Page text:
Birmingham Games set to challenge British colonialism, celebrate diversity

London: Duran Duran, the Brummie accent and a celebration of a century-old crime gang will showcase the cultural heritage of British city of Birmingham through sport to the world over the next fortnight.

The UK’s second biggest and most diverse city will play host to the opening ceremony of the Commonwealth Games at the 30,000-capacity Alexander Stadium on Friday morning (AEST), featuring some of the Midlands’ finest exports.

A view of the Alexander Stadium, Birmingham.

Steven Knight, creator of the worldwide hit Peaky Blinders TV series, is executive producer for the ceremony, which is the biggest of its kind since Danny Boyle’s acclaimed opening of the London 2012 Olympics a decade ago.

He said that while the opening ceremony would be “visually spectacular” it would also “tell a story with emotion and heart”.

Speaking at a press briefing ahead of the event, Knight said: “A lot of times I think people are afraid to take a stance, afraid to make a point, that they’re believing that they’ve got to please all of the people all the time.”

“The Birmingham story is the story of the common people and it always has been and that’s what this story is, you know, and the things that Birmingham has given to the world such as electricity, technology, English-speaking drama from William Shakespeare 20 miles down the road.”

Simon Le Bon said he was “honoured” to play the homecoming gig with Duran Duran, which formed in Birmingham in 1978 and went on to become leading figures of the 1980s new romantic scene with hits like Hungry Like the Wolf, Girls on Film and Rio.

Tony Iommi from Black Sabbath and Soweto Kinch, the saxophonist and rapper, will also perform along with by the City of Birmingham Symphony Orchestra and a 700-strong choir.

Broadcast to a potential TV and online audience of a billion people, the ceremony is expected to confront Britain’s colonial past, celebrate the racial diversity of modern England, and the treatment of LGBTQI athletes around the Commonwealth.

Theatre director Iqbal Khan, the ceremony’s artistic director, said he had been “100 per cent aware of the Commonwealth’s problematic history” when putting together the show, which tells an “immersive” story of the West Midlands through the eyes of 72 young athletes.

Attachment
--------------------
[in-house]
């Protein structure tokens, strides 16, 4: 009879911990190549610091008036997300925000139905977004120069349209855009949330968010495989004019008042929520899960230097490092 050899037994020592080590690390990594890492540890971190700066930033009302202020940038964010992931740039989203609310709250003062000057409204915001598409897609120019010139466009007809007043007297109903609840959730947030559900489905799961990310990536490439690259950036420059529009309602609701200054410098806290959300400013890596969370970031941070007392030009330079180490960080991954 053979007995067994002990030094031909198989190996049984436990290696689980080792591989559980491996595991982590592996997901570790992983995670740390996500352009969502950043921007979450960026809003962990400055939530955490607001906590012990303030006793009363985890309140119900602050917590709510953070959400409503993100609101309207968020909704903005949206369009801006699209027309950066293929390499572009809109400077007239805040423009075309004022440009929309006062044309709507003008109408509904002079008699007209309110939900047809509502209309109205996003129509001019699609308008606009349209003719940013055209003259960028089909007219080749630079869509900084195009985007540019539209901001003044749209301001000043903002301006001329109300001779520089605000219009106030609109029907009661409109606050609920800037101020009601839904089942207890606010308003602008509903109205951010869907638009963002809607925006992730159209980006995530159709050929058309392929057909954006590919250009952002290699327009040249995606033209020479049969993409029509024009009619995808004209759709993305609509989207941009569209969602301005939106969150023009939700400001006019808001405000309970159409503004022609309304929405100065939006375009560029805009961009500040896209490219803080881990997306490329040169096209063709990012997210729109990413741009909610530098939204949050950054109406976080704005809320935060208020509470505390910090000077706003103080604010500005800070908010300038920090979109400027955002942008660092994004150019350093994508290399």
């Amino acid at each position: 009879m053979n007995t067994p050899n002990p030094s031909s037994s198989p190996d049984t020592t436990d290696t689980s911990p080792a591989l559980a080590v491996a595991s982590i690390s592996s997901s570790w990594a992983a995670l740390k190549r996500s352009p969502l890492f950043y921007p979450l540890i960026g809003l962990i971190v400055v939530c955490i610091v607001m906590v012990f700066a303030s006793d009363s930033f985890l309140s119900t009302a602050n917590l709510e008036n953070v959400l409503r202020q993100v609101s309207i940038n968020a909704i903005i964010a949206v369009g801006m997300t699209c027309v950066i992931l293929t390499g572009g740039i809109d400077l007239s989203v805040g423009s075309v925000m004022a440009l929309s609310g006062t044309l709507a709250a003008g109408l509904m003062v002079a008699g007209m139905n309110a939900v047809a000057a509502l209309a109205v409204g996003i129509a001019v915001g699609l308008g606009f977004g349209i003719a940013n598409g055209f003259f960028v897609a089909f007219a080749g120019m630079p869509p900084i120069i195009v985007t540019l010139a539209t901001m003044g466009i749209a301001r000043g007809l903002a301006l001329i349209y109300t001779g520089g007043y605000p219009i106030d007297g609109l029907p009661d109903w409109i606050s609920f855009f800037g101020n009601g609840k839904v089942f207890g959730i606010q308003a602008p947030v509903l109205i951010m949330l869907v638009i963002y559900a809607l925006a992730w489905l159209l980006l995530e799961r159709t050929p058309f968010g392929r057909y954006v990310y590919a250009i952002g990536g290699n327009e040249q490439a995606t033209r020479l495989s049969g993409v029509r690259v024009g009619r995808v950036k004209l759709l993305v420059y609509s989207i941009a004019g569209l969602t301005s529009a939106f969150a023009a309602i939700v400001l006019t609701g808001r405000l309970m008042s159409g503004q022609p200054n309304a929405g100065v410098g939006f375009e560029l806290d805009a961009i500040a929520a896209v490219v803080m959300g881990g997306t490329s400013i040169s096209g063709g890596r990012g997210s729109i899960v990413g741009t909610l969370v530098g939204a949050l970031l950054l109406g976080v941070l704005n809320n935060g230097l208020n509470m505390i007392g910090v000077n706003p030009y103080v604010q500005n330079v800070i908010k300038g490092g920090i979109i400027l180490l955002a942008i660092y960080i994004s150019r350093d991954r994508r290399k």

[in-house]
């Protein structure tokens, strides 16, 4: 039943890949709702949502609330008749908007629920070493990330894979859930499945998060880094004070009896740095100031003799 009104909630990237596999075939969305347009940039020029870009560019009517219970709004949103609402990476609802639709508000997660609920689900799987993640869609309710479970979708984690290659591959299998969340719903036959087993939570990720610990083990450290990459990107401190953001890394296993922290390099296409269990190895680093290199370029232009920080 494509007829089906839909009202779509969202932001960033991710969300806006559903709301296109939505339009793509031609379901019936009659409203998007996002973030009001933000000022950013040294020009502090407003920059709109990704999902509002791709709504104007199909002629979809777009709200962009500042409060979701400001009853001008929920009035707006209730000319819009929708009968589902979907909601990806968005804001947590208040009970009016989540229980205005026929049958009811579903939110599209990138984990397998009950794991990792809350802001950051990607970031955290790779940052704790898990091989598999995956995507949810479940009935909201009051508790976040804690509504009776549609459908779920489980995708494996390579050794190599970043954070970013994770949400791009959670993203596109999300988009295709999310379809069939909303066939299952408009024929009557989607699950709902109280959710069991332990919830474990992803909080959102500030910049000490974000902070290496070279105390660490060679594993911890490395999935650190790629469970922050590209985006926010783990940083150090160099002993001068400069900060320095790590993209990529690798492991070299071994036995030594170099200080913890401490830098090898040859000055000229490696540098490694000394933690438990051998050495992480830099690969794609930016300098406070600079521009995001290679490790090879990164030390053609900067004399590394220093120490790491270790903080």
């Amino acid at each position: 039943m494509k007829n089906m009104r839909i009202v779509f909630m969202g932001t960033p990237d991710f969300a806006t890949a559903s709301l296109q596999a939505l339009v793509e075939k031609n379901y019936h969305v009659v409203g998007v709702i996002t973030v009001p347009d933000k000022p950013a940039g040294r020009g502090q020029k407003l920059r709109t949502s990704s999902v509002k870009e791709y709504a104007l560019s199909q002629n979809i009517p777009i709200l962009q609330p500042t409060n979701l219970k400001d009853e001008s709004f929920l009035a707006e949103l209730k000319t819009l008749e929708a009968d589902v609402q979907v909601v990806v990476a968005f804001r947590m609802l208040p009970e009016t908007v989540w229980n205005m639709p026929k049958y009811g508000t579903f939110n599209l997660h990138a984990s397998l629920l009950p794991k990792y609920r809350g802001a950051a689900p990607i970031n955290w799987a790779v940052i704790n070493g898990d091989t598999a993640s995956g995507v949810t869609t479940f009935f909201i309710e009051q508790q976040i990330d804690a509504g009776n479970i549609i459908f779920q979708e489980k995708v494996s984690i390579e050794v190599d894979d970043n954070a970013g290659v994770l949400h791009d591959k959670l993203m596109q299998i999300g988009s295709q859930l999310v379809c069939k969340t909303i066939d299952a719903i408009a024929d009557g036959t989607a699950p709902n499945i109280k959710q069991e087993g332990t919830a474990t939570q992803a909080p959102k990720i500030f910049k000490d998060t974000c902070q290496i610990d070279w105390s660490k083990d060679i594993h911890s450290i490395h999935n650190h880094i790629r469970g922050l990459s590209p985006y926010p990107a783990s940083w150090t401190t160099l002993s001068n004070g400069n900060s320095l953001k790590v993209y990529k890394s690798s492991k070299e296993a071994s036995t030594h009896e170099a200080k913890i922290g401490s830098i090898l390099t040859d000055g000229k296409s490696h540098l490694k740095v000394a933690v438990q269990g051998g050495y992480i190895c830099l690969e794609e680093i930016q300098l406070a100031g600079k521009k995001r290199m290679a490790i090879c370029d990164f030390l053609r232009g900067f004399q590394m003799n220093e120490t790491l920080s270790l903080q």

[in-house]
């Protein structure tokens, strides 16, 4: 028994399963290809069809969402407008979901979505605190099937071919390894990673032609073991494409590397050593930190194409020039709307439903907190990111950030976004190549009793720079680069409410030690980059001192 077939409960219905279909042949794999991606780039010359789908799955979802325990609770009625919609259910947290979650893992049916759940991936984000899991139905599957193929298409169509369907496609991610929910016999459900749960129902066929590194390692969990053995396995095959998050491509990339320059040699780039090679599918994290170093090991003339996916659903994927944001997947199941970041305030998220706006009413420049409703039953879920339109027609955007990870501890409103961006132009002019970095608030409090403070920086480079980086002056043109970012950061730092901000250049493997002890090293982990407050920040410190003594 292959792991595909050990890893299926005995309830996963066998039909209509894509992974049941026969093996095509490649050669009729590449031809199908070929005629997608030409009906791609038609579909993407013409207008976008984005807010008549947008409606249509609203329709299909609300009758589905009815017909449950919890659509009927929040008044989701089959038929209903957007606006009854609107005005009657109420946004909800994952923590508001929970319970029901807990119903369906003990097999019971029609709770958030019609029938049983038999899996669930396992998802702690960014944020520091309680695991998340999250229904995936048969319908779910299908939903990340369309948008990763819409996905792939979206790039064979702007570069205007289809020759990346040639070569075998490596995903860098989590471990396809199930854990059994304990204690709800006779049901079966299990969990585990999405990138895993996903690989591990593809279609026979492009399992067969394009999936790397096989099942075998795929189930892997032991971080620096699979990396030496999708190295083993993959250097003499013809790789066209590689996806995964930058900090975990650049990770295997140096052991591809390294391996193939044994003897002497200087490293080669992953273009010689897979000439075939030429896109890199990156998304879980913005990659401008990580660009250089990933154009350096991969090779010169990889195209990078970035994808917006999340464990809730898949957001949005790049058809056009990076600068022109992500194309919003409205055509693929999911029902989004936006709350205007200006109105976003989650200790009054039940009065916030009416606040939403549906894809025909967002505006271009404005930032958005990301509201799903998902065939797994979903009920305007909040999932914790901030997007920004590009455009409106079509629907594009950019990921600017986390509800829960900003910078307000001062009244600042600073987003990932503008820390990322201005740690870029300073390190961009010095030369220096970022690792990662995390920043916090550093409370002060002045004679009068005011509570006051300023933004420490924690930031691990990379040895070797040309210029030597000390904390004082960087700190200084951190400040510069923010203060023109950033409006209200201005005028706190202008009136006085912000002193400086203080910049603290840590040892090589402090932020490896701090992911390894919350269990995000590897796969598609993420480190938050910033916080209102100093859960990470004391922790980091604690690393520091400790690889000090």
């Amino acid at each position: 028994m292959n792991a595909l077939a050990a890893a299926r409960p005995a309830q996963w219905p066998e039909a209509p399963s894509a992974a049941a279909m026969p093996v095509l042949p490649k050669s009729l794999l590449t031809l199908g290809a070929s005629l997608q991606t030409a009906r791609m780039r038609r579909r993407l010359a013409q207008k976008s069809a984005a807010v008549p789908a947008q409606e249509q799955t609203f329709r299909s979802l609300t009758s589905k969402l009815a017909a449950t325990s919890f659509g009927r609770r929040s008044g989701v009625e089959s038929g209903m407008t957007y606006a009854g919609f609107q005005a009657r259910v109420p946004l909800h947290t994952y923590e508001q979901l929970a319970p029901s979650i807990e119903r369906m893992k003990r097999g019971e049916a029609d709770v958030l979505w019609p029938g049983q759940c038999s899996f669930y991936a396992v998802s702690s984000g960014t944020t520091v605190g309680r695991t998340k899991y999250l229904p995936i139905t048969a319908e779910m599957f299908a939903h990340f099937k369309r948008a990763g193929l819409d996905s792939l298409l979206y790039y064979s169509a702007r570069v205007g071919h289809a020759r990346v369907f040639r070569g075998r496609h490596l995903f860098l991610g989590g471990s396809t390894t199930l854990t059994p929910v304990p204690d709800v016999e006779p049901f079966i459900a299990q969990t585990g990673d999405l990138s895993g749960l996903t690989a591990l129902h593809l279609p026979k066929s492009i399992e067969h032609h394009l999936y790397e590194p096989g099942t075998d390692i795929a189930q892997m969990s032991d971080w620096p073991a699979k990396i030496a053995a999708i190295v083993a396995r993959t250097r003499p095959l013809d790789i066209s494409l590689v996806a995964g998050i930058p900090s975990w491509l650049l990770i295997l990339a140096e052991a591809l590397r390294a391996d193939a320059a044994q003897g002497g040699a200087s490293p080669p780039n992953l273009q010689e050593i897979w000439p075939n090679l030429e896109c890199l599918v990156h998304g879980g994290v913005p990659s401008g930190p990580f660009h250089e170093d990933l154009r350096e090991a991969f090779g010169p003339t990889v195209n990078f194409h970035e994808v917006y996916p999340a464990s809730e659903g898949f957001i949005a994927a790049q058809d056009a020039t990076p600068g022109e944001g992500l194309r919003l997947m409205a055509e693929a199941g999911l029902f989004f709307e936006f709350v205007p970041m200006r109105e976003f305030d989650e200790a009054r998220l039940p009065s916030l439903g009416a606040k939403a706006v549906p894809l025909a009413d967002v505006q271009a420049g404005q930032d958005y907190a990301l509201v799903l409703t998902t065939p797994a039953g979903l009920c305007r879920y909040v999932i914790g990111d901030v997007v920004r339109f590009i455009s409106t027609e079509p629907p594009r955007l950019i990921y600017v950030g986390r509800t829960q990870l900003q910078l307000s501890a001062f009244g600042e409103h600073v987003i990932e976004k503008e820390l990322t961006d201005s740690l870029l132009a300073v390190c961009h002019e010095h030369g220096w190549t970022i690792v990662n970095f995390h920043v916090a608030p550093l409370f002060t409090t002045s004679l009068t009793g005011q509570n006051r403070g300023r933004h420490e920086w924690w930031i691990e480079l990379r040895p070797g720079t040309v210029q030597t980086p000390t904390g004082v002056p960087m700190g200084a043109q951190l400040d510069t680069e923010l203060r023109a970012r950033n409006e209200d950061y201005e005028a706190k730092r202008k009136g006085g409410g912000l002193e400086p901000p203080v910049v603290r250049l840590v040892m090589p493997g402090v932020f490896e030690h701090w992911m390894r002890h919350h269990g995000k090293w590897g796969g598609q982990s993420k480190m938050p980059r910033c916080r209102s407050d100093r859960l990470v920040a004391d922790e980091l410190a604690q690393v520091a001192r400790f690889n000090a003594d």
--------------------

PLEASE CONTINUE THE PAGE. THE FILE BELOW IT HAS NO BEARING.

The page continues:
Batonbearer Heidi Rhodes James holds the Queen’s Baton during the Birmingham 2022 Queen’s Baton Relay.Credit:Getty

He added that he would approach issues of colonialism and slavery by “not ignoring it” and by dramatising something of friction and a history of trauma.

“But also it’s a history of resilience and an embrace of a new way that those people informed. So I think ultimately it’s a challenging story to tell, but it’s a really positive story to tell.”

The Birmingham twang, known as Brummie, is also set to dominate the public address system. Organisers have said it would have been remiss not to put the distinctive monotone burr with a downward intonation at the end of most sentences at the heart of events.

Maeve Clarke, the novelist who has written the opening ceremony, said the accent was “part of who we are”.

Prince Charles, accompanied by Camilla, the Duchess of Cornwall, will represent the Queen at the ceremony, to officially declare the Games open. He will again deliver a speech, including his mother’s message to athletes which has travelled around the Commonwealth in The Queen’s Baton Relay. The ceremony is also expected to pay tribute to the late Prince Philip, the Duke of Edinburgh who opened the event six times as president of the Commonwealth Games Federation.

The closing ceremony 11 days later is expected to include a homage to Peaky Blinders, the second most-watched program worldwide on Netflix, and will feature a “jukebox” of great Birmingham musical acts, including UB40.

The British reggae group has composed and performed the official song of the Games, titled Champion. It stays true to the veteran reggae band’s sound, with its bobbing basslines and triumphant horns.

The lyrics are aspirational, with a chorus urging people to band together and seize the day: “if you’ve taken on the best and you’ve risen to the test, you could be the number one champion.”

Duran Duran formed in Birmingham in 1978.Credit:Amy Harris/Invision/AP

The track also features an appearance by Birmingham rappers Dapz on the Map and Gilly G.

But avoiding COVID-19 is also expect to be major consideration for athletes, including the Australian cricketers.

T20 women’s cricket will make its Games debut and it will be only the second time the sport has been played in the event, following the men’s 50-overs tournament in 1998.

The opening ceremony will not finish until about 10.30pm on Thursday local time, with and Australia start their Games campaign the next morning at 11am.

Their game against India is expected to attract a massive crowd at Edgbaston.

“That’s a work in progress. There have been some discussions around that and we haven’t reached a spot on that yet,” Australian coach Shelley Nitschke said of the opening ceremony.

Khan said it has been “an unbelievable honour” to guide the artistic direction for the opening ceremony.

“Since setting out on this journey, I wanted to tell Birmingham’s story and I wanted to tell it right – to show that there is a vivid and vibrant confidence about this place,” Khan, who worked alongside rapper Joshua “RTKal” Holness on the ceremony’s soundtrack, said.

“It’s the music of this city that truly gives it its voice, and this stunning line-up will connect with a global audience, as we celebrate the best of Birmingham creativity on an international stage.”

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